Pusha T
One half of the fantastic Clipse and a prominent member of G.O.O.D. Music, Terrence Thornton’s flow is too damn versatile and emotive; he can attack a beat with the pitter-patter of raindrops or chew it over and work in and out of it with flair. 9pm. $30-$50. Union Transfer, 1026 Spring Garden St. 215.232.2100.


Cirque Skeletique
Plato’s Porno Cave has been up to something strange at Little Berlin for most of March. To cap off their month of corrupt debauchery, they bring us a play bursting with unhinged circus acts and a lot of pointy things being put in unpleasant places. 8pm. $10. Little Berlin, 2430 Coral St. 610.308.0579.


Low Cut Connie
Hyperactive drunkards obsessed with machismo and good times, Low Cut Connie are an angry animal out of Philly and the ‘50s that was left out in the cold too long. Opening act DRGN KING will set the stage with genre-grabbing weirdness before Low Cut Connie tries to cut it in half with the sheer force of their testosterone. 9:30pm. $12. Johnny Brenda’s, 1201 N. Frankford Ave. 215.739.9684. 


The Prescott Method: Easy Steps to Perfect Bread Baking, Every Time
Yes, this is a play. No, you will not actually bake anything. The brand-new piece tells the common story of women bonding over bread making in the mid ‘60s. 7:30pm. $30-$40. Walnut Street Theatre, 825 Walnut St. 215.574.3550.


Virginia Bradley: A Fragile Grace
Water’s destructive power is on display in Bradley’s work, which focuses mostly on the 2011 tsunami in Japan. Swirling abstraction overtakes the detailed landscapes in her wall-sized paintings. Try not to drown in the beauty of it all. Through March 30. LGTripp Gallery, 47-49 N. Second St. 215.923.3110.


Dangerous and Movin’ Dance Company: EvoL
Shit is about to get real interpretive at this dance show. In a world where empathy will get you killed, five people fight for the right to love. 8pm. $15-$20. Performance Garage, 1515 Brandywine St. 215.569.4060.


Driicky Graham
Dude couldn’t even legally drink a beer when he had his single, “Snapbacks & Tattoos,” on the Billboard Hot 100 last year. His frenetic energy is a testament to his age, but his styled and adaptive flow is a sign of a more seasoned professional. 9pm. $13. Theatre of the Living Arts, 334 South St. 215.922.101.


Autism Speaks
Four gritty rock bands will put on their best button-ups to help fundraise for autism research. Jesus’ Older Brother will be there, shredding guitars with nary a glance, so you better be on your best behavior. 8pm. $8-$10. North Star Bar, 2639 Poplar St. 215.787.0488.

Saturday, March 30

Int’l Festival of the Arts: Time-Travel Tap Dance
For a full month starting March 28, the Philadelphia International Festival of the Arts will take over large art spots throughout the city—The Kimmel Center, the Barnes Foundation, Society Hill Playhouse and Perelman Theater among them—for music, dance and theater performances by artists from all over the world, concluding with an extravagant street fair on Broad Street that’s got to be experienced to be understood. This year’s festival theme is “If You Had a Time Machine,” and PIFA kicks things off in style this week with a world premiere by tap dance wunderkind Savion Glover titled Dance Space. Glover, famously dubbed “the best tap dancer that ever lived” by his mentor, the late great Gregory Hines, will be dancing in the dark—not figuratively, like Ovid and Bruce Springsteen, but literally—to immerse the audience in an “ethereal atmosphere” and bring them “closer to a connection with the early universe.” Plus: Find more PIFA premieres featured throughout PW’s PhillyNow calendar this week and for the next several. / RANDY LOBASSO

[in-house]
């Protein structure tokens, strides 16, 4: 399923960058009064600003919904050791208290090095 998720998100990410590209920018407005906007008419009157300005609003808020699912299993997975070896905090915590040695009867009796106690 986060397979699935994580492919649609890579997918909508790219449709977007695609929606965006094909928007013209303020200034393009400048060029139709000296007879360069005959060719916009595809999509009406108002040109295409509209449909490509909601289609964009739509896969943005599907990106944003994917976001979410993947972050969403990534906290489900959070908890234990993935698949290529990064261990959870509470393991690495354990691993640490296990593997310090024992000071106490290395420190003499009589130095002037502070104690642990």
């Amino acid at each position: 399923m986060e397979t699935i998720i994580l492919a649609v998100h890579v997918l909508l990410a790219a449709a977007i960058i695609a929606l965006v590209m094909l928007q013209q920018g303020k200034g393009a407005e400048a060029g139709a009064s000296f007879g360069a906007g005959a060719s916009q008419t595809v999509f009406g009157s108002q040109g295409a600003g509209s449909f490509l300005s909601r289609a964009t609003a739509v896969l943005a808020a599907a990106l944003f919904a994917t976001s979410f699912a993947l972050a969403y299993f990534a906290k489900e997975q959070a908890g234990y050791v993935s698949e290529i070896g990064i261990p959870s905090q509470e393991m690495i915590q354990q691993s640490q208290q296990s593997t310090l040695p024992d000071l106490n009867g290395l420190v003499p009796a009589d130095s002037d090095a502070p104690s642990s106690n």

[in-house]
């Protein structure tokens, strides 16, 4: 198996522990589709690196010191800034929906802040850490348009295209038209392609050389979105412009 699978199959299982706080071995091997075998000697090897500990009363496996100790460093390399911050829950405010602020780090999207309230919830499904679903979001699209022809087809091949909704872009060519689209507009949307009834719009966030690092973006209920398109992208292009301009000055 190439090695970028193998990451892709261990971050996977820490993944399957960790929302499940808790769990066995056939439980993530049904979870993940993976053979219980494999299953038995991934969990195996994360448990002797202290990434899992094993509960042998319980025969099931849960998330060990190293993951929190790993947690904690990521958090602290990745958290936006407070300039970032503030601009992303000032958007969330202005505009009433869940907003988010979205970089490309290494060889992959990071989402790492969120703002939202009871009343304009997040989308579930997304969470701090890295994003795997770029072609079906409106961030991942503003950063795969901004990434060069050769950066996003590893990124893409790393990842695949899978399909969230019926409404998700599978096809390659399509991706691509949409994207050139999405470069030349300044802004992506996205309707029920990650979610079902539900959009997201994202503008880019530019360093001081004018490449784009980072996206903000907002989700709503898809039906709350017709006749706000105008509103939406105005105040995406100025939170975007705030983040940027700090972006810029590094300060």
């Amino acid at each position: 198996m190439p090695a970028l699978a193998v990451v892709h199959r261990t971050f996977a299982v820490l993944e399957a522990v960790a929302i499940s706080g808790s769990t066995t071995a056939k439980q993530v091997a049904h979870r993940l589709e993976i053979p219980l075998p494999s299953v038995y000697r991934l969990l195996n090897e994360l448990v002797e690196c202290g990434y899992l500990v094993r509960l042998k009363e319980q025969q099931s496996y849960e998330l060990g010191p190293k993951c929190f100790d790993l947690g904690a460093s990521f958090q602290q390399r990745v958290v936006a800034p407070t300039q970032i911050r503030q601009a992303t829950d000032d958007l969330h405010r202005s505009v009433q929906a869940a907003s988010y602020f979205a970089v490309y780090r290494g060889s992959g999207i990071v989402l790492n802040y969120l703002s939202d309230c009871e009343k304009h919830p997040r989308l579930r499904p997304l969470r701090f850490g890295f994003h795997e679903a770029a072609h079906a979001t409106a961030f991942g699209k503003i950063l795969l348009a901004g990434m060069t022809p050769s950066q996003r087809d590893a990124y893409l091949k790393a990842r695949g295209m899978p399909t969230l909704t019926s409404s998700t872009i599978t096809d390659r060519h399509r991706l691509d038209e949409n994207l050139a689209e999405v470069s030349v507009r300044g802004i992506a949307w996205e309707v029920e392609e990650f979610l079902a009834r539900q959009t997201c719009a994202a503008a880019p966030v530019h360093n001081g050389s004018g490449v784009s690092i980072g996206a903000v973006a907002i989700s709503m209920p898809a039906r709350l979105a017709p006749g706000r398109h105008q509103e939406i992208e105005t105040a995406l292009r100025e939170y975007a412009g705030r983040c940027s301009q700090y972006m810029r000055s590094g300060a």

Sat., March 30. $20-$65. Academy of Music, 240 S. Broad St.


East Coast Beard & Mustache Competition
Walking into an Urban Outfitters, it’s easy to forget that burly beards and quirky ‘staches weren’t always hipster status symbols. Rather, they were just things men grew on their faces for extra warmth in the winter months and to impress potential mates (as well as their testosterone-producing friends). Regardless of a man’s reason for growing them, it’s more important that we not forget the artistry that goes into maintaining luxuriant, attractive or simply humorous facial hair. Hosted by the Philadelphia Beard & Mustache Club, this annual event will once again draw competitors from national and international competitive bearding circuits, showcasing some of the most creative crumb catchers and partner ticklers around. A panel of judges will be awarding contestants in nearly 20 different categories, including styled and natural mustaches, goatees, chops and various full beards. New this year is the “WTF Beard” category, awarding dudes who have tried to hop on the bearding bandwagon but failed miserably, and “Kids Fake Beard,” which is totally self-explanatory and sure to be totally adorable. Even ladies have a chance to join in on all the fun, competing for the most creative and realistic fake beards and ‘staches. Meanwhile, guests will enjoy the live “yawlternative” tunes of the three-piece band, Mr. Fuzzy and the Barbarian. On Friday, the night before the event, competitors and noncompetitors alike are welcome to join PBMC as they acclimate out-of-towners to the “City of Bearderly Love” with a cheesesteak crawl, immediately followed by a pre-party at their official/unofficial headquarters, Tattooed Mom on South Street. / Nicole Finkbiner

8pm. $16. TLA, 334 South St. 215.922.1011.


Bring the Fury Fest
This night of hair-raising metal-core creates the perfect high-energy environment to switch into a state of frenzy and let loose. The terrifying yet creative arrangements offered by headliners One Year Later and From Atlantis blend harsh, almost earsplitting vocals with hauntingly intriguing metal melodies. Fans will be sent home with tingling spines and pulsating eardrums. Other performers include artists After the Glory, Subterfuge, Forever Is Never Enough, A Foxdale Death, Kaonashi, Path of Motion and Orpheus Sets Fire. 6pm. $13-$16. Trocadero, 1004 Arch St. 215.922.6888.


Murder at the Philadelphia Art Museum
A curator has been murdered in the Art Museum, and it’s your job to find out why. Uncover a scandal as you work your way toward the truth. 2pm. $34.50-$39.50. Philadelphia Art Museum, 2600 Benjamin Franklin Pkwy. 877.946.4868.


Graham Alexander
This multi-instrument-playing musician spent the last decade performing on Broadway, writing and launching an album worldwide and touring with James Taylor, Norah Jones and Grace Potter and the Nocturnals. Tonight, he offers up an evening full of upbeat pop rock jams, like “Only Fools Rush In” alongside soulful ballads like “Have a Good Life.” 10:30pm. $10. Tin Angel, 20 S. Second St. 215.928.0770.